The four insect species are listed as "extremely rare," Delaware's most critical wildlife listing.
The Millsboro bypass site shares a border with the 315-acre Doe Bridge Nature Preserve. Both properties are part of an unbroken swath of pristine forests and wetlands.
“It supports dozens of species of rare plants and animals and this globally rare Chermock’s mulberry wing butterfly,” Bason said. “It’s a testament to the value of protecting large areas of contiguous habitat. That’s why you have this diversity.”
The impact of the bypass
In spring 2008, DNREC's "Outdoor Delaware" featured a piece by Lee Ann Walling that highlighted the value of Doe Bridge. Unknowingly, the article also highlighted some of the issues that would be raised about the future bypass.
"Throughout Delaware, biodiversity is lost because trees are felled right to the edge of wetlands — letting in too much light and opening the door to invasive species," Walling wrote.
Chermock's mulberry wing butterfly is only documented at one other site in the world, in Dorchester County, Maryland, according to Walling. She said it had been collected outside of Bethel, Delaware, into the 1980s, but bridge work altered its habitat. Walling wrote it was phragmites (common reeds) that wiped it out.
Phragmites crowd out and diminish, if not eliminate, native plant species and the wildlife habitats they provide. They are one of Bason's biggest concerns related to the bypass.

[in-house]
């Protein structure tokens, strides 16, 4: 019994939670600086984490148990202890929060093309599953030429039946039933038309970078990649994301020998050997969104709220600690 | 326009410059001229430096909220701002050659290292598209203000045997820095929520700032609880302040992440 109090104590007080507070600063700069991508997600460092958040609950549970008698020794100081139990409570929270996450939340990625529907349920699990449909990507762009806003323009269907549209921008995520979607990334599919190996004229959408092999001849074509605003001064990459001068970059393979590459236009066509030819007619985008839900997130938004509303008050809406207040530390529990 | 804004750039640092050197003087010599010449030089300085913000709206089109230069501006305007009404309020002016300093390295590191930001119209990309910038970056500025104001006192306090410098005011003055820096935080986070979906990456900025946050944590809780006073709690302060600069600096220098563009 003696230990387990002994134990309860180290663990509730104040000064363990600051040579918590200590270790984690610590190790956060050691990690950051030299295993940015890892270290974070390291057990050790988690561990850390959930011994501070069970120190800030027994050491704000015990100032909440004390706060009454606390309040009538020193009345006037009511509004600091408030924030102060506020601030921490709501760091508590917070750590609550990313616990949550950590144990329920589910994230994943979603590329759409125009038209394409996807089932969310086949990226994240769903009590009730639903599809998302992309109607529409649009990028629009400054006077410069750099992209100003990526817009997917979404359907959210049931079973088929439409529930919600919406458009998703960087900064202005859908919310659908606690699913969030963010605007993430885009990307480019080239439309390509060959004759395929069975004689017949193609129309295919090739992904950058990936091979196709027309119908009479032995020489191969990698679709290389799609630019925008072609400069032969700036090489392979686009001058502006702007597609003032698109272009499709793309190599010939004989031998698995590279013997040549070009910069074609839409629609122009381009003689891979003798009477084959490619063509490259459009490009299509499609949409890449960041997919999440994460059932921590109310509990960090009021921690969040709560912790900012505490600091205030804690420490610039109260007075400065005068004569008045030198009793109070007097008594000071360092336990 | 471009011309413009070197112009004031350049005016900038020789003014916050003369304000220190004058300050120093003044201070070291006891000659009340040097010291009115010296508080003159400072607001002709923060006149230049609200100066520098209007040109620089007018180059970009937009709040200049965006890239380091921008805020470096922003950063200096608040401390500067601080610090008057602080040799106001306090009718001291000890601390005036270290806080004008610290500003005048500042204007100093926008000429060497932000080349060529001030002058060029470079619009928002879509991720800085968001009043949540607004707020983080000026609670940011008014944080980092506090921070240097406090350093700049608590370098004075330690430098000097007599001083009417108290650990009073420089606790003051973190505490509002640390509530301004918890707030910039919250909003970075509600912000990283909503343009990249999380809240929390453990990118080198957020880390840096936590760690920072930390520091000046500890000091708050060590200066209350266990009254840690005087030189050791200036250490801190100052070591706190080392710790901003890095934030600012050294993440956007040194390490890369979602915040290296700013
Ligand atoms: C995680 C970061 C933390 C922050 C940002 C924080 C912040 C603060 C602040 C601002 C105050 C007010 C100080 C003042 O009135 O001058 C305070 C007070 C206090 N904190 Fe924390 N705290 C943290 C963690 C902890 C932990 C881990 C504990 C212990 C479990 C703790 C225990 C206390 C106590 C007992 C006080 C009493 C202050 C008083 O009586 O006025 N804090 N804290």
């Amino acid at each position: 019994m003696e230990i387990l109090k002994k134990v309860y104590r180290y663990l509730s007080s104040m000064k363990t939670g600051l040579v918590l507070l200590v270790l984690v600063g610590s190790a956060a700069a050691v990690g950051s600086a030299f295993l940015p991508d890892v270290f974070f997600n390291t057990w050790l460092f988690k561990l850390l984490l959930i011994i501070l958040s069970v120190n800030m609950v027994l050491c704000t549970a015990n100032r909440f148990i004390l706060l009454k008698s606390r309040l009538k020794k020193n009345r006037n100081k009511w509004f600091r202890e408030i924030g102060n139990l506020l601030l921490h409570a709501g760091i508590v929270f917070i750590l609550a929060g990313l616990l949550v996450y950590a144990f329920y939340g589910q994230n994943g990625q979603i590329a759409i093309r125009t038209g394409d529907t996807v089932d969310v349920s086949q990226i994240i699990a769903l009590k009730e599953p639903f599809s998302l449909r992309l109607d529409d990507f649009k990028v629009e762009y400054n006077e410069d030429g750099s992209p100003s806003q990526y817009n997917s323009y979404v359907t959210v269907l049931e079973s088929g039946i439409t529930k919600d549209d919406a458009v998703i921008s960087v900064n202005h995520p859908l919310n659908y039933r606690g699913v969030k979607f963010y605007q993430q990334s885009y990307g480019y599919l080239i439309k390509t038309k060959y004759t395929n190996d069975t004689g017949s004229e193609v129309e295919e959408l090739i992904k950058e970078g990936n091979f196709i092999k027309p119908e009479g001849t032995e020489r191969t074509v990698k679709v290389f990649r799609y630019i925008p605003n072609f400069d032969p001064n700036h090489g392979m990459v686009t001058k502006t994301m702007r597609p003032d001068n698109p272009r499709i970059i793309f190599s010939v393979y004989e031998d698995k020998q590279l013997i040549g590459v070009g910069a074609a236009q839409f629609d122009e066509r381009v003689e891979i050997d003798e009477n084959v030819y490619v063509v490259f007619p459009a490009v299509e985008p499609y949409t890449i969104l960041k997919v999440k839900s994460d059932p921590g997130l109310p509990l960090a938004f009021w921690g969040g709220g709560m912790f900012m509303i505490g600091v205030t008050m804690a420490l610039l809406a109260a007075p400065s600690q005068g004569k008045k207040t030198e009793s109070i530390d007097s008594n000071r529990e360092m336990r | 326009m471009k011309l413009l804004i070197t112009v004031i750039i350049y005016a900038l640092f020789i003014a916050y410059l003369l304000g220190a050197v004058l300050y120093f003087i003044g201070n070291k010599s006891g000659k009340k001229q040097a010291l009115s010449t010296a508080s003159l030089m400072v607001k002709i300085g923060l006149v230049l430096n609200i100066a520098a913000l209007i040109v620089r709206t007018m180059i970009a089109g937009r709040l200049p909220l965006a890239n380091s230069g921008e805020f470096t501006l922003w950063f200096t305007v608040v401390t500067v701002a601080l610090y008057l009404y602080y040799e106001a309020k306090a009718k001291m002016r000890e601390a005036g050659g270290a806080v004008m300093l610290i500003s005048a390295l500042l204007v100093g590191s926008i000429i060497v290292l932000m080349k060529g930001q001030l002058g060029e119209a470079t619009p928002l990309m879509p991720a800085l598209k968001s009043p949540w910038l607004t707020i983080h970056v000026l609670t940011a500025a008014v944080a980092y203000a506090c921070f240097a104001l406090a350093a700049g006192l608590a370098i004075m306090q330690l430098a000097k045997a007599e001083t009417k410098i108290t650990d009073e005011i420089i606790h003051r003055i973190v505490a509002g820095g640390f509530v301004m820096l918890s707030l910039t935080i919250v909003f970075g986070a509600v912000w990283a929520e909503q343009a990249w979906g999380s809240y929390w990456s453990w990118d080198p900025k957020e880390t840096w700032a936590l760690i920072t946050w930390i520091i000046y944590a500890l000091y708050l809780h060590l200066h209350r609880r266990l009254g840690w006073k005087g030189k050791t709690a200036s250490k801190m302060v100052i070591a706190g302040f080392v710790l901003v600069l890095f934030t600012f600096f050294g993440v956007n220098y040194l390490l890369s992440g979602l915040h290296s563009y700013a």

"Once it gets started there's just no way to control it," he said. "There will be best practices and a lot of good intent, but over time it will result in species invasion."
Former DNREC zoologist Brian Hecksher discovered Chermock's mulberry wing in Doe Bridge.
"The butterfly is the product of millions of years of evolution, and to think that we can wipe it out with a highway or a housing development is really disconcerting to me,” he said in the "Outdoor Delaware" story.
The bridge design, which will comply with DNREC regulations, will include scuppers, or openings, to allow surface drainage to fall directly from the road to the pond.
Typical pollutants from roadways include heavy metals, asbestos and engine oils, as well as de-icing salt.
Both heavy metals and oil and grease are toxic to aquatic life. They can interfere with photosynthesis, respiration, growth and reproduction, according to the Environmental Protection Agency. De-icing salt can cause fish kills.
As for noise issues, the environmental impact study found "mitigation was determined to not be feasible and reasonable for any noise-sensitive area."
"It's going to degrade that ecosystem," Bason said. "No doubt."
Collins said he wishes the bypass didn't have to be built.
"It does," he said. "That's all there is to it."